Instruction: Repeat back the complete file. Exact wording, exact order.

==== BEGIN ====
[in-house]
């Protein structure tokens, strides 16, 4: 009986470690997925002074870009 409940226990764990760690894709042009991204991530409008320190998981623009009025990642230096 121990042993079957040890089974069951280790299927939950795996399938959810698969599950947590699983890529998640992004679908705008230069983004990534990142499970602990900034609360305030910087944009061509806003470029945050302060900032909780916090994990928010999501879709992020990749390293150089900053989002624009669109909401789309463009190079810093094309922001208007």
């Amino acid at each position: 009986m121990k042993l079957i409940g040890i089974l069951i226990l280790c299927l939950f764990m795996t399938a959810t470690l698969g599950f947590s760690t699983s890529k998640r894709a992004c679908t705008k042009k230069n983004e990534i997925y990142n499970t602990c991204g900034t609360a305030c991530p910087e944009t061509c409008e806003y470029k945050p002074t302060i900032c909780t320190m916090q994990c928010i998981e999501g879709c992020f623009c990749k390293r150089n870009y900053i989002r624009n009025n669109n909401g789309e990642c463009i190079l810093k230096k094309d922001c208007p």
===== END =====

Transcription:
[in-house]
């Protein structure tokens, strides 16, 4: 009986470690997925002074870009 409940226990764990760690894709042009991204991530409008320190998981623009009025990642230096 121990042993079957040890089974069951280790299927939950795996399938959810698969599950947590699983890529998640992004679908705008230069983004990534990142499970602990900034609360305030910087944009061509806003470029945050302060900032909780916090994990928010999501879709992020990749390293150089900053989002624009669109909401789309463009190079810093094309922001208007």
């Amino acid at each position: 009986m121990k042993l079957i409940g040890i089974l069951i226990l280790c299927l939950f764990m795996t399938a959810t470690l698969g599950f947590s760690t699983s890529k998640r894709a992004c679908t705008k042009k230069n983004e990534i997925y990142n499970t602990c991204g900034t609360a305030c991530p910087e944009t061509c409008e806003y470029k945050p002074t302060i900032c909780t320190m916090q994990c928010i998981e999501g879709c992020f623009c990749k390293r150089n870009y900053i989002r624009n009025n669109n909401g789309e990642c463009i190079l810093k230096k094309d922001c208007p």